Engineering COVID Confidence
-By Joshua Falco, Senior Structural Engineer
“Confidence is contagious. So is lack of confidence.”– Vince Lombardi
2021 is going to be about confidence.
Confidence in vaccines. Confidence in public health. Confidence to return to a more normal way of living and working.
As engineers working with major retail, industrial, commercial and office clients, for us confidence is about how we can create environments that give employees and customers a sense of safety and security as they return to offices, major retail centres, cities open up, and travel becomes an option.
Without confidence, there is a real risk that worrying trends in commercial occupancy will continue and our cities and their infrastructure become unfortunate casualties of the global pandemic. In Brisbane, Property Council data shows the CBD is at 63 per cent occupancy. Before COVID it was 87 per cent, a 24 per cent fall that has knock-on implications for the commercial ecosystem, from coffee shops to retail outlet, to public transport and so on.
Occupancy may never go back to the levels it has, retail and commercial space may change footprint forever, but the reality is that there will always be a need for offices and work environments where people can meet, progress ideas, create a company culture and satisfy the requirements of customers. For hospitality and destination environments, confidence has to be instilled in users that they are visiting a safe location.
Therefore, part of our role is to provide confidence through a design that enables people to feel safe and secure when they return to our cities, in whatever form that may take. At Inertia we believe that this can be done through material design.
In the case of COVID-19, we know that the virus is detectable on:
- Copper for up to 4hrs
- Cardboard for up to 24hrs
- Stainless Steel for up to 2 days
- Plastic for up to 3 days
We need to look at alternatives and, in my research, there is the case for the use of materials and technologies to minimise the potential risk of transfer from materials that we come into contact with every day. On future works, we will be investigating the use of materials that are cost-effective, good to work with, but above all, minimise risk and provide users with confidence.
If we think about the materials our hands come into contact with, stainless steel is the go-to for commercial and office environments. Most balustrades, handrails, door handles, doorknobs and lift buttons are made from stainless steel, but copper is an alternative that research has proven to minimise health risks.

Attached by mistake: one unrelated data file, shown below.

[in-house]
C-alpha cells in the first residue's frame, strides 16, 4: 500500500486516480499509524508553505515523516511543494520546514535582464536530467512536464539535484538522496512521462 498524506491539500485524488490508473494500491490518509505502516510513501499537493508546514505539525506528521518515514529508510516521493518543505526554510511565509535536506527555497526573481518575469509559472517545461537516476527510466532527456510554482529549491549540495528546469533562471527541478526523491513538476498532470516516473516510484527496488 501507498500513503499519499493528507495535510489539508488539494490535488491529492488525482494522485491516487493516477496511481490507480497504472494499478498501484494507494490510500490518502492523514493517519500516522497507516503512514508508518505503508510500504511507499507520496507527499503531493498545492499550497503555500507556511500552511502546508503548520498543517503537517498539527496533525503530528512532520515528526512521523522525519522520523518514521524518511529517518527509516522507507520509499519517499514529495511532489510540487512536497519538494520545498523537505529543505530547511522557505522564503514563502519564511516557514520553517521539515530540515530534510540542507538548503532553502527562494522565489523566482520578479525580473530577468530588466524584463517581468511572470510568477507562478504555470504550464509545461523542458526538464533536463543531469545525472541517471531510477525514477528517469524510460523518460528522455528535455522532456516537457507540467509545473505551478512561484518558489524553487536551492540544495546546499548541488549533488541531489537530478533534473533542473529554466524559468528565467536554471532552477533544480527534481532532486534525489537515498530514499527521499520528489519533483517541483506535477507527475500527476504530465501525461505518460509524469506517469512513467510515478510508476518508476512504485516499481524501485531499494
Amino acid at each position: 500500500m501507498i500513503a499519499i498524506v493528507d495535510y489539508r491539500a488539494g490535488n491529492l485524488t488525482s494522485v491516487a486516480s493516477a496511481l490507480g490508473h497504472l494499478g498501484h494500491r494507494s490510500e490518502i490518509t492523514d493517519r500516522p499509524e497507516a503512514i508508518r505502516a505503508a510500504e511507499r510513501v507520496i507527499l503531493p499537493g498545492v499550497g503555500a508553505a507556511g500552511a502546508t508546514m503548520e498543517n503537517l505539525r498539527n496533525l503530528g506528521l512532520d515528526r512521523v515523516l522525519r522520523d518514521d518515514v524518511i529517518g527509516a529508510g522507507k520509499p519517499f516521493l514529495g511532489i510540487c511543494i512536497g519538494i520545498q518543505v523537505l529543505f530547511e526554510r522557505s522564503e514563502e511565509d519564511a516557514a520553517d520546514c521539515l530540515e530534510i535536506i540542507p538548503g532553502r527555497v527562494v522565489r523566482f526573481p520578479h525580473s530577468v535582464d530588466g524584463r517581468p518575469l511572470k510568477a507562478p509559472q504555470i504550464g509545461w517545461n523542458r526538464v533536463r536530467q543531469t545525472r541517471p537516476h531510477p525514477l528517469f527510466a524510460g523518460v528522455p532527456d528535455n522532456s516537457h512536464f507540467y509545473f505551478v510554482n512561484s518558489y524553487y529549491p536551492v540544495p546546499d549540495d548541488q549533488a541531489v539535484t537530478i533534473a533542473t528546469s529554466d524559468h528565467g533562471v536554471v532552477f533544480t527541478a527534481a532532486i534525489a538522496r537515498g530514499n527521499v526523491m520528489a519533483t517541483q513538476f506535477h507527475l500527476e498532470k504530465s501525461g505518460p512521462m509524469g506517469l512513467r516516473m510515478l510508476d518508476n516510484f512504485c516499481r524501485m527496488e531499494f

Grand Central Station in New York had copper handrails installed over a century ago and, while they still look good, they are also playing their part in this pandemic as copper has amazing anti-bacterial properties.
Bill Keevil, a microbiology researcher at the University of Southampton in England, investigated the use of copper and various unpleasant diseases such as Leaginairres Disease, Methicillin-resistant Staphylococcus aureus (MRSA) Middle East Respiratory Syndrome (MERS) and the Swine Flu (H1N1) and contact with copper killed the pathogen within minutes.
Does copper cost too much? Don’t like the look? Perhaps we can relook at our designs.
Personally, I hate visiting a public restroom, washing my hands (for the length of a ‘happy birthday’ of course) only to turn to open a stainless steel handled door. It appears to be a self-defeating piece of design.
A proprietary item coming out of Canada, known as Step-N-Pull, is a hands-free, germ-free alternative for when exiting the restroom. It is a latch attached to the bottom of the door so you can use your foot to open the door – so simple! However, it may require more Aussies to not walk around barefoot in offices and shopping centres – but even in Queensland, we can do that can’t we?
We will continue to research materials, but other ideas we are investigating use technology to overcome the need to interact with surfaces or for the surfaces to take care of themselves.
Self-cleaning glass has been around for a while, but can it be adapted to take the technology across more materials with enough efficacy to suppress or prevent the spread of viruses? We think we should watch this space because it may not be too far away.
Virtually everybody has a mobile phone – can we make our phone the keys to our offices, retail environments and workspaces? Such as the use of near-field communications to open doors and to program lifts to go to the right floor. You would think it’s achievable, especially as they are commercially available, but the challenge lies in persuading landlords and tenants to invest in new technology in a depressed market.
As engineers, we have a role to play in supporting the future of the work and retail environments to provide consumers, workers and users with the confidence to return to our cities. Maybe not quite as they did before, but in a way that enables commerce to succeed, our cities to thrive and health risks to be minimised.
As we role our new ideas, materials and technologies across our clients’ projects we will keep you updated, but in the meantime, contact me to learn more about how we can support you as you create spaces that instil confidence in the community.